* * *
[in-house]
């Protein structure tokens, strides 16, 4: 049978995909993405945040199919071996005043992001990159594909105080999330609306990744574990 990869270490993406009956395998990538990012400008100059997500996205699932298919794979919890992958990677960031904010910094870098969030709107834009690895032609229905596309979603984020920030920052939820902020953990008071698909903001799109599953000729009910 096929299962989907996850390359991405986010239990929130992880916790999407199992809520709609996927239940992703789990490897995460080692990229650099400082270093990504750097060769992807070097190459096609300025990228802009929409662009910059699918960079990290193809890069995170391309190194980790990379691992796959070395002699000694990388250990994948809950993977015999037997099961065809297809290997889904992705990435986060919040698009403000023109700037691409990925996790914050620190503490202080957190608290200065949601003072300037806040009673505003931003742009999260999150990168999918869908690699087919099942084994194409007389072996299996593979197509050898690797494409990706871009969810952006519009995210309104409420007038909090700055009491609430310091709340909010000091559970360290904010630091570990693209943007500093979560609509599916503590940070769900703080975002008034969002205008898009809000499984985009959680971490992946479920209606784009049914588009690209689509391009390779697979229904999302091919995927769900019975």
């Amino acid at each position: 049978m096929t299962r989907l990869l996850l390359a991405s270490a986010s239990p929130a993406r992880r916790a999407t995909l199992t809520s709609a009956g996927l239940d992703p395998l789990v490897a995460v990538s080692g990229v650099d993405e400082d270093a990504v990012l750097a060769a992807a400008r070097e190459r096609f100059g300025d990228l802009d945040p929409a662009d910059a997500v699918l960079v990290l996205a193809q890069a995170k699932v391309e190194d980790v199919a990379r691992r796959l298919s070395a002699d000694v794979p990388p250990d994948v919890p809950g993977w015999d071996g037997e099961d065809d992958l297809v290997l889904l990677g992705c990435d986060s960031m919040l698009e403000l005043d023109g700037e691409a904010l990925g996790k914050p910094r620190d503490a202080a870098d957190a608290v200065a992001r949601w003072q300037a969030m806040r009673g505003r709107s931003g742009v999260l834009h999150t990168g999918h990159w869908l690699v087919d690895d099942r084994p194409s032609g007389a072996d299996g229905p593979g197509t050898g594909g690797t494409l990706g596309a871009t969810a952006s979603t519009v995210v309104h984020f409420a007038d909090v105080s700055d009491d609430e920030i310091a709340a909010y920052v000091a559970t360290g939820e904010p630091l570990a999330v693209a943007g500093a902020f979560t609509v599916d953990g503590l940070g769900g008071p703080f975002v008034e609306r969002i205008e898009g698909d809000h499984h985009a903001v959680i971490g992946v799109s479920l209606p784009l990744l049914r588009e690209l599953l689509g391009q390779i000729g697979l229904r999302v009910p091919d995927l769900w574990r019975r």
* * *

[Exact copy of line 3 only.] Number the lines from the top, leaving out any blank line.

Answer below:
């Amino acid at each position: 049978m096929t299962r989907l990869l996850l390359a991405s270490a986010s239990p929130a993406r992880r916790a999407t995909l199992t809520s709609a009956g996927l239940d992703p395998l789990v490897a995460v990538s080692g990229v650099d993405e400082d270093a990504v990012l750097a060769a992807a400008r070097e190459r096609f100059g300025d990228l802009d945040p929409a662009d910059a997500v699918l960079v990290l996205a193809q890069a995170k699932v391309e190194d980790v199919a990379r691992r796959l298919s070395a002699d000694v794979p990388p250990d994948v919890p809950g993977w015999d071996g037997e099961d065809d992958l297809v290997l889904l990677g992705c990435d986060s960031m919040l698009e403000l005043d023109g700037e691409a904010l990925g996790k914050p910094r620190d503490a202080a870098d957190a608290v200065a992001r949601w003072q300037a969030m806040r009673g505003r709107s931003g742009v999260l834009h999150t990168g999918h990159w869908l690699v087919d690895d099942r084994p194409s032609g007389a072996d299996g229905p593979g197509t050898g594909g690797t494409l990706g596309a871009t969810a952006s979603t519009v995210v309104h984020f409420a007038d909090v105080s700055d009491d609430e920030i310091a709340a909010y920052v000091a559970t360290g939820e904010p630091l570990a999330v693209a943007g500093a902020f979560t609509v599916d953990g503590l940070g769900g008071p703080f975002v008034e609306r969002i205008e898009g698909d809000h499984h985009a903001v959680i971490g992946v799109s479920l209606p784009l990744l049914r588009e690209l599953l689509g391009q390779i000729g697979l229904r999302v009910p091919d995927l769900w574990r019975r």